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Survey: More Companies, Jobs to Head Back into Chicago

Almost 80 percent of 12,000 area professionals surveyed by Ernst & Young LLP say they believe companies will keep moving from the suburbs to Chicago.

October 10, 2012
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Expect companies and jobs to continue moving back to Chicago.

Almost 80 percent of 12,000 area professionals surveyed by Ernst & Young LLP say they believe companies will keep moving from the suburbs to Chicago. In Illinois, Google Inc. decided to move more than 2,000 Motorola Mobility Inc. workers from Libertyville to Chicago after it bought the cellphone maker. United Airlines also moved downtown from Elk Grove Village and Hillshire Brands, Sara Lee's meat business, is moving to Chicago from Downers Grove.

The big reasons for the migration are transportation, concentration of talent and availability of technology infrastructure, according to the survey, which was done for Chicago Ideas Week. It's the basis of the "Work: No Longer Business as Usual" talk at 4:30 p.m. Oct. 4 at the Goodman Theatre. Sixty percent of survey respondents were based in the city and half were managers or business owners.

"To find all those attributes in a single area like Chicago is unique," says Kelly Grier, managing partner of Ernst & Young's Chicago office.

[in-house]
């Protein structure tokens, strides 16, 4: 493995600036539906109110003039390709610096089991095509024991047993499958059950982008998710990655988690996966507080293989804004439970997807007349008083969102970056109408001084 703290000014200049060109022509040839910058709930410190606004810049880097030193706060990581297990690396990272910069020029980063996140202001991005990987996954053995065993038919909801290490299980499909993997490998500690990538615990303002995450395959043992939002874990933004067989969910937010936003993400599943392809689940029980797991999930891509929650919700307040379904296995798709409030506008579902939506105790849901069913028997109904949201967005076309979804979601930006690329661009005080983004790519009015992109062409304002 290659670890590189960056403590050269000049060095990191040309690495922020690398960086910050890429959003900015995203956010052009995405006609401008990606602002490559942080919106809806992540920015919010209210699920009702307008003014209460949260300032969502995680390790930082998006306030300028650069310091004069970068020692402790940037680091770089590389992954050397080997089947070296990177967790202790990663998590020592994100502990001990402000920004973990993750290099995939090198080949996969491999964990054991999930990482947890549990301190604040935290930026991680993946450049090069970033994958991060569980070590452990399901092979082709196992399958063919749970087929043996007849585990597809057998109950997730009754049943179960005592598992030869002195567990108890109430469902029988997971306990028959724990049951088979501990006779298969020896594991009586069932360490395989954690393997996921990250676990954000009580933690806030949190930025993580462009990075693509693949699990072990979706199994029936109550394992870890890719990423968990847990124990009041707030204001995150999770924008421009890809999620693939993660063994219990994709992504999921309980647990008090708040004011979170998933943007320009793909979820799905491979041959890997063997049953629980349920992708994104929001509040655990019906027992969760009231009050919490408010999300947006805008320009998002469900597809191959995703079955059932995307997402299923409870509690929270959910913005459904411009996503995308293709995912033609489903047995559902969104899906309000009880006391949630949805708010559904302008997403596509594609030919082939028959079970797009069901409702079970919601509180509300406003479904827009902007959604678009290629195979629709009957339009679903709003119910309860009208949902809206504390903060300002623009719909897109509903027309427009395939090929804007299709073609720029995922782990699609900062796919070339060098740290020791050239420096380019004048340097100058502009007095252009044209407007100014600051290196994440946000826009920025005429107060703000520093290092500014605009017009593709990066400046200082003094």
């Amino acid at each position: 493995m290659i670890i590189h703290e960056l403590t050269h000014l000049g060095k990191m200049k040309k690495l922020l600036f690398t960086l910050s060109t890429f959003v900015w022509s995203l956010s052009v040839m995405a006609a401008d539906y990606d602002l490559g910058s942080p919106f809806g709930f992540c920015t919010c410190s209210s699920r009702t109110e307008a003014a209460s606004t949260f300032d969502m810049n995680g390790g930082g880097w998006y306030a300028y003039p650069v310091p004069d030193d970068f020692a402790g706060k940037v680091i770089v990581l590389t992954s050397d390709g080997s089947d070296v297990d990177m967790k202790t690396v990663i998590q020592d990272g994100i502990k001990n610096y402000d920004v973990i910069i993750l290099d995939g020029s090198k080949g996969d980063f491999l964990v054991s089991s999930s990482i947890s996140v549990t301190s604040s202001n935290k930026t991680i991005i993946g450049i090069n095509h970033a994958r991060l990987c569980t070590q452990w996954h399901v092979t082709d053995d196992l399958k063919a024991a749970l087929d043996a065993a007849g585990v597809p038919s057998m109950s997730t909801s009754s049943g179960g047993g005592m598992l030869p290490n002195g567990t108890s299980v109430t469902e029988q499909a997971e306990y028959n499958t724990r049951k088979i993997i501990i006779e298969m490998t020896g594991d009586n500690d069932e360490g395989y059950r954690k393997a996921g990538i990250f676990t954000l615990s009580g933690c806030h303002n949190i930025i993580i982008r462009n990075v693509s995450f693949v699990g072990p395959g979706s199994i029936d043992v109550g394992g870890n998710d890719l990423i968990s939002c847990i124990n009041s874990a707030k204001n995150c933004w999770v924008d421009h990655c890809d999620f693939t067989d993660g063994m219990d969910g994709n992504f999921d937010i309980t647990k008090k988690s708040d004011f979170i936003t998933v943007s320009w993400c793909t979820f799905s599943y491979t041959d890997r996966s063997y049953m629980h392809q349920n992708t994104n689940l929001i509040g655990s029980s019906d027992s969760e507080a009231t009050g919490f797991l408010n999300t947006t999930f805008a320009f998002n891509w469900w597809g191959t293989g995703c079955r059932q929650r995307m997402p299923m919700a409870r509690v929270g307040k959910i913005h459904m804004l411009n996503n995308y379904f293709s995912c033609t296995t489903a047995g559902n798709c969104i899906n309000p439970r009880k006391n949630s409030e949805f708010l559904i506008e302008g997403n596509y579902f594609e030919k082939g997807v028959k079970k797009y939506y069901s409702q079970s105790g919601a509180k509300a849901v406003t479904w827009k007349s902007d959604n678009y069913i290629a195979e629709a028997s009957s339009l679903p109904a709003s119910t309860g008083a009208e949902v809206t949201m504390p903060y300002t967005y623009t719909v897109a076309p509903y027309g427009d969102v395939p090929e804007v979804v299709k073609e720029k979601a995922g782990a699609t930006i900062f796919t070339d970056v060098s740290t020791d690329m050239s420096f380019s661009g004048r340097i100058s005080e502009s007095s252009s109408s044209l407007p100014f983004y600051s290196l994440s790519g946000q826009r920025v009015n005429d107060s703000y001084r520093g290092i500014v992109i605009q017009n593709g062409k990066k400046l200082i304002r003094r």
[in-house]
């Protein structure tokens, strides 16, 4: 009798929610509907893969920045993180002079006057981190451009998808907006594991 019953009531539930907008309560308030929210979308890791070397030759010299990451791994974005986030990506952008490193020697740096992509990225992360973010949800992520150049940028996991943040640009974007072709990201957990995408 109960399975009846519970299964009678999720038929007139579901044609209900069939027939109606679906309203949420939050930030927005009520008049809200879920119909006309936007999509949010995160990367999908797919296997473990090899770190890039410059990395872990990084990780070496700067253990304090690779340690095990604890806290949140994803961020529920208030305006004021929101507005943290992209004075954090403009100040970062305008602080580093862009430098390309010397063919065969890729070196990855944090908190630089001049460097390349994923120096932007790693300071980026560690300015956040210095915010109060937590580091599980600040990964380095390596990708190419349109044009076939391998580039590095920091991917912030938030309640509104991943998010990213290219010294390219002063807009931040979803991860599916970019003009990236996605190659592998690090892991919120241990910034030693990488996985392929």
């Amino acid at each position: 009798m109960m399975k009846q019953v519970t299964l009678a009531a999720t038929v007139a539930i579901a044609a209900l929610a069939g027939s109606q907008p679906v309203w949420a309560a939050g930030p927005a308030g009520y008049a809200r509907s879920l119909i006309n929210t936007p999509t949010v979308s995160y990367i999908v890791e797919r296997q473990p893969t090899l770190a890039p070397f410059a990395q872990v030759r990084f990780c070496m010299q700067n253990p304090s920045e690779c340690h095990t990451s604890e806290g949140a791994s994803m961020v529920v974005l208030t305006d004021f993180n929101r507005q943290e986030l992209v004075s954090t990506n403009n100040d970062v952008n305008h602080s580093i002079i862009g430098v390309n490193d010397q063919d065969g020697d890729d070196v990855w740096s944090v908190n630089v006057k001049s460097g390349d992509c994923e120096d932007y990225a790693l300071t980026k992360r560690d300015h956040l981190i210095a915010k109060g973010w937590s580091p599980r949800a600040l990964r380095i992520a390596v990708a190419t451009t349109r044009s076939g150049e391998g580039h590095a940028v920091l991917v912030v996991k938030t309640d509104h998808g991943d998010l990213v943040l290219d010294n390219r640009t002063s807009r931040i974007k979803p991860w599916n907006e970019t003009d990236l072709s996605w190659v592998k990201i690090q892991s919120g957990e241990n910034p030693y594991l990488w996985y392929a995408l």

Chicago has been particularly attractive to technology companies that have found that younger workers are less likely to move to the suburbs than previous generations.

"Chicago is the most livable city in the U.S. in terms of cost and quality of culture, and the diversity of work opportunities," says Brad Keywell, co-founder of venture fund Lightbank and the organizer of Ideas Week. "That appeals to young people who are just entering the workforce who want to be around other young people."

However, it creates challenges for suburbs faced with losing major employers and taxpayers amid a growing glut of office space.

Among the other noteworthy findings in the survey: The traditional full-time job will continue to vanish. Sixty percent expect companies to increase their reliance on contractors in the future. And 48 percent said they expect contractors to become more important than full-time employees.

Most of those who believe the use of contractors to increase are those doing the hiring: managers, executives and independent business owners.

John Pletz writes for Crain's Chicago Business, a sister publication of Workforce Management. Comment below or email editors@workforce.com.

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